Young African American college graduates say they are much more serious about reaching financial goals than previous generations, according to new Northwestern Mutual research.
A large majority (70 percent) of 18-to-34-year-old African American college graduates described themselves as either “disciplined” or “highly disciplined” financial planners, compared to only 47 percent of those aged 35 and older. However, mature African American college graduates (55 and older) were far more likely than those aged 18-to-34 to report having plans in place to prepare them financially to live to age 95 (40 percent vs. 9 percent, respectively). Overall, four in 10 African American college graduates (41 percent) felt financially prepared to live to age 75 while about one in four (27 percent) were prepared to live to age 95.
“It’s encouraging to see young African American college grads feeling confident in their ability to commit to long-term financial plans,” said William Taylor, vice president, Northwestern Mutual. “The study shows brighter financial futures for the next generation of African Americans if that passion for planning can be coupled with careful plan design, enabling young people to get not just to, but through retirement. The good news for all – no matter their age, gender or race – is that it’s never too late to take that first small step and start planning for the long-term.”
When asked about having a plan in place for various aspects of their lives, there was clear contrast in values between genders. Male African American college graduates (52 percent) were more likely to have a financial plan in place to meet their financial goals than women (35 percent). Instead, more women graduates reported having plans in place to meet their spiritual, physical fitness and family life goals. As a whole, 58 percent had a plan in place for their spiritual life compared to 43 percent having a plan in place for their financial life.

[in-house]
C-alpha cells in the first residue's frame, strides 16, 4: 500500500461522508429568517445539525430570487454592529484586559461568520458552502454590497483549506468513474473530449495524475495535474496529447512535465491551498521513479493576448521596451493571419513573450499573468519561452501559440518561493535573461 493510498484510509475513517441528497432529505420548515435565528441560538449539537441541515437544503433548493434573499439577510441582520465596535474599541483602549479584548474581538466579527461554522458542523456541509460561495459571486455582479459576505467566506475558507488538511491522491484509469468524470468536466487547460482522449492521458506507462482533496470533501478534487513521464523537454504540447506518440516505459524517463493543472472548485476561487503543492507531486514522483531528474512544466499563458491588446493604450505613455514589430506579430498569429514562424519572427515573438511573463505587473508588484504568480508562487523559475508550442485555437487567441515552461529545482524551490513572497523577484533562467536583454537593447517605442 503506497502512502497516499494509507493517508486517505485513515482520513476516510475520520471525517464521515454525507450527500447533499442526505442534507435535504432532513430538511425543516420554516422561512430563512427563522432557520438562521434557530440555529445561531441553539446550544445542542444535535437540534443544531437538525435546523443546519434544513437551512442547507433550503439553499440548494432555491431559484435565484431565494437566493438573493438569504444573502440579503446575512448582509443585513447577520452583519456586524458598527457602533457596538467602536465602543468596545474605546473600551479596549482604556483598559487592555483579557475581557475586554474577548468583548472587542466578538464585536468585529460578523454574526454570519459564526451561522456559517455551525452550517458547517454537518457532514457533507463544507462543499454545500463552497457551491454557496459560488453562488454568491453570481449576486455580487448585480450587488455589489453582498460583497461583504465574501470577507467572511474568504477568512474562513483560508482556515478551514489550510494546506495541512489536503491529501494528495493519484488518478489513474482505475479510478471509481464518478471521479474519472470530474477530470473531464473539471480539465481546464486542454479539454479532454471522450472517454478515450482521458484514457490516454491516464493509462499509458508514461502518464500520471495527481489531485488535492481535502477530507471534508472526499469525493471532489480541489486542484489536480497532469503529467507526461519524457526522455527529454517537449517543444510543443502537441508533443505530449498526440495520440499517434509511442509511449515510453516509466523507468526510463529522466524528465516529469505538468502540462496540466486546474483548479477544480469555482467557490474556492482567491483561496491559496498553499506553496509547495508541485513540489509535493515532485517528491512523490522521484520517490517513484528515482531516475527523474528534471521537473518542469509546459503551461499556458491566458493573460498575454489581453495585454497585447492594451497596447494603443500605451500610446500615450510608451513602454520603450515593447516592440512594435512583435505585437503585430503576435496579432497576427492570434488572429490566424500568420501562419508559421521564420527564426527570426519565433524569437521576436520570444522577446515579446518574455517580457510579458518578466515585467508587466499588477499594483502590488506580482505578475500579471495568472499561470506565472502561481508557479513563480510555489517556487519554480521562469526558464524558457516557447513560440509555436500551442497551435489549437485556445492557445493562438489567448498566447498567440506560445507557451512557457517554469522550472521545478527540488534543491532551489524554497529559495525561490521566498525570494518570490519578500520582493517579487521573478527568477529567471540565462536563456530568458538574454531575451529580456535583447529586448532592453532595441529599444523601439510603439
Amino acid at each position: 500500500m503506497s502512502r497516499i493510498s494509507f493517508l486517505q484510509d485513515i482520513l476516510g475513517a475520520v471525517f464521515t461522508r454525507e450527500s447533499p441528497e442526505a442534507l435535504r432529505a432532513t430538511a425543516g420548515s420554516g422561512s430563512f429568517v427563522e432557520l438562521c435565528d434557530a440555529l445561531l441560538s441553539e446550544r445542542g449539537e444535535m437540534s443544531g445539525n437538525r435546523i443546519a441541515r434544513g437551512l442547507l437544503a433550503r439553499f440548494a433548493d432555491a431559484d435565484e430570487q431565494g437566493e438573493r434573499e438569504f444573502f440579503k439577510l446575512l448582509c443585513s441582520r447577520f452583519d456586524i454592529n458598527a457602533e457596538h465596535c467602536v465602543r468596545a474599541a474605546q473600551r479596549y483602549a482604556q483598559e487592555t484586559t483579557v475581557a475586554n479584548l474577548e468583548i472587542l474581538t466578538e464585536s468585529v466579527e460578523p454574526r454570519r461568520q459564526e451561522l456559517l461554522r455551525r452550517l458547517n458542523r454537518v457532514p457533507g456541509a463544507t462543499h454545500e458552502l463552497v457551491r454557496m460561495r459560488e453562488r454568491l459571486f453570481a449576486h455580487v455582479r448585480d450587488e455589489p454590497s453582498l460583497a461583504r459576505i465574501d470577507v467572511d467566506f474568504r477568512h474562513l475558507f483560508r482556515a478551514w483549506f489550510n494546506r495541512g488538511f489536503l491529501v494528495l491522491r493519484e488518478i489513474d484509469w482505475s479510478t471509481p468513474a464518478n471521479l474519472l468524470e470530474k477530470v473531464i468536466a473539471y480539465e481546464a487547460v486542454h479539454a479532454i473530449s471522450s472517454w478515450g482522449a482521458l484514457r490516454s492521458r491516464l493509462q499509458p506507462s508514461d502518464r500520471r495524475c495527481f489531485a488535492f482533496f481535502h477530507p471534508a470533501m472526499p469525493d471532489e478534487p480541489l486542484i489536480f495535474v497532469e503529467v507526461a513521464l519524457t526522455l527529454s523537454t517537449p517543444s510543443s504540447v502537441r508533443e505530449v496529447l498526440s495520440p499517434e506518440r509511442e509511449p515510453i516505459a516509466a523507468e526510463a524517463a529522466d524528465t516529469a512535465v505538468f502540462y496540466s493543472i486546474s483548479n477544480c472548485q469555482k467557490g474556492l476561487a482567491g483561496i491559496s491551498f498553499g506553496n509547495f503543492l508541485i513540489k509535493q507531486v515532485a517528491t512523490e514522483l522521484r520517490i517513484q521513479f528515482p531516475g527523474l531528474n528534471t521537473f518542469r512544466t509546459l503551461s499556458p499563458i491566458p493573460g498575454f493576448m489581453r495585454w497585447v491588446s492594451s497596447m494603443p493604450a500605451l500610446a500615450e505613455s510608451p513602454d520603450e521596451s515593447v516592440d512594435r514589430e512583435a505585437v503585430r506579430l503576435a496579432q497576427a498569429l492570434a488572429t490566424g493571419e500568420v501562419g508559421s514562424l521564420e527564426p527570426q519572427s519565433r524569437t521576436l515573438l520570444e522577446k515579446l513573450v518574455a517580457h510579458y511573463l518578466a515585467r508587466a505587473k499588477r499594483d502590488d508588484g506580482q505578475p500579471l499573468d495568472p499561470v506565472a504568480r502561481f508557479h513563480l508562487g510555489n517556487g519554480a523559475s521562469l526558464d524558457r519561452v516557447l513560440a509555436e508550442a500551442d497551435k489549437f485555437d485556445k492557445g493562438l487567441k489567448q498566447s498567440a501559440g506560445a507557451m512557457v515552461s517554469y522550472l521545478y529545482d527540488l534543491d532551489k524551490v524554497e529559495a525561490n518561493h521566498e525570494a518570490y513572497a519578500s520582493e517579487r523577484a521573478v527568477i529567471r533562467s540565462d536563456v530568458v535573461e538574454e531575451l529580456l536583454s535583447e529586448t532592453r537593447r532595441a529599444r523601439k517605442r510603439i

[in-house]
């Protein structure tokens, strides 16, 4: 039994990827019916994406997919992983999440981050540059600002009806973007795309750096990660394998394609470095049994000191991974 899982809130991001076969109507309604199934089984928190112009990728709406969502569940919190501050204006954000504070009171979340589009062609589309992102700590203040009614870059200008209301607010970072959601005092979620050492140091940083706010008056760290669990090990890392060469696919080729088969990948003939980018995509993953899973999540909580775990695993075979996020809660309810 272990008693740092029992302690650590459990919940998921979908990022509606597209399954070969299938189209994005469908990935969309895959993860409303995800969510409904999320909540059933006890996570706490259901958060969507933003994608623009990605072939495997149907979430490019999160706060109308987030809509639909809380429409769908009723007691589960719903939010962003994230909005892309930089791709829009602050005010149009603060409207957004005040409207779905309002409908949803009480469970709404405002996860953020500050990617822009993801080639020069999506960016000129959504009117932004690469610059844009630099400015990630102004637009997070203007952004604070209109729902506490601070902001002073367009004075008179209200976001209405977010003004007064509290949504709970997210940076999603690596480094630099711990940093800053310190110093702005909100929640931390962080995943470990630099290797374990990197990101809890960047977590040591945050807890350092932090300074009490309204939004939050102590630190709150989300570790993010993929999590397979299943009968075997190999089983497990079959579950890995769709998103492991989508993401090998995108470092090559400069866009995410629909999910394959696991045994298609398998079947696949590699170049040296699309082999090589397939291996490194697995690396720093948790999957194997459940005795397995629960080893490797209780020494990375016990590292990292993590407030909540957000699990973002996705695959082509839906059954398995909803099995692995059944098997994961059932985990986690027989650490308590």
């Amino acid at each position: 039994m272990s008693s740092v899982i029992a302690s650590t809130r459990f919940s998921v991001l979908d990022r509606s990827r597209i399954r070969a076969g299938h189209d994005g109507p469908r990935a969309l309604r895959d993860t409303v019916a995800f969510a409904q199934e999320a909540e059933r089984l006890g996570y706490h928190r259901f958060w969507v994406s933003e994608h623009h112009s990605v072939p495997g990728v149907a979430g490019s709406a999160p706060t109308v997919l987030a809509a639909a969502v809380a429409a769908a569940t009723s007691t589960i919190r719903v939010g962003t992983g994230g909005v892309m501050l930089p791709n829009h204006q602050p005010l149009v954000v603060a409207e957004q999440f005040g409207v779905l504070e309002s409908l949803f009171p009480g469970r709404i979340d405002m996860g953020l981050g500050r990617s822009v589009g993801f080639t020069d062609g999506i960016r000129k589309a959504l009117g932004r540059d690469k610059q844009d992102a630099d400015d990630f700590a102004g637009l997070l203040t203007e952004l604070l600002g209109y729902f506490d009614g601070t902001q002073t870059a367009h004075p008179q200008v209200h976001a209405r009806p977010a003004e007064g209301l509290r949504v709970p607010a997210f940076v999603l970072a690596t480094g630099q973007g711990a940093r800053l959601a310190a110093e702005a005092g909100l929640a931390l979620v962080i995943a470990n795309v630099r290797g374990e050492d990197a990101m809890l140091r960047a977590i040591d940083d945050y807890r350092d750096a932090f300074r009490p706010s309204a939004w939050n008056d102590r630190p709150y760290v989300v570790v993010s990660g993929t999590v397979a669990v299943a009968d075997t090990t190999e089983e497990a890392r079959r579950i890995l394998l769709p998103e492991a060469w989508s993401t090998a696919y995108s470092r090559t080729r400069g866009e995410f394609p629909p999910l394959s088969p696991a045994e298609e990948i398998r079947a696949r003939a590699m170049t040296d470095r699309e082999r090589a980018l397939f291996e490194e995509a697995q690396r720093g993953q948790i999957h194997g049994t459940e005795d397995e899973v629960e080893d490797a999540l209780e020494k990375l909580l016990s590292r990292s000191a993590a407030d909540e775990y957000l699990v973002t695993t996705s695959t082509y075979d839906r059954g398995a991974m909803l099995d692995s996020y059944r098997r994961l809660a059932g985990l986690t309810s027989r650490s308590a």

The most popular attitude of African American college graduates toward financial planning is that of “slow and steady wins the race,” or a cautiously optimistic approach to their saving and investments (31 percent).
Northwestern Mutual is unveiling the research findings at the National Black MBA Association, Inc.’s (NBMBAA) 34th Annual Conference & Exposition in Indianapolis, Ind., a five-day event intended to further the creation of educational opportunities and economic growth for African Americans.
Northwestern Mutual partnered with Independent research firm Ipsos to conduct an online survey of 250 African American college graduates aged 25 or older between June 5 and June 11, 2012 via a systematic random sample to evaluate the state of financial planning among educated African Americans. Results were weighted as needed to U.S. Census proportions for age, gender, marital status, household size, region and household income. A full methodology is available on request.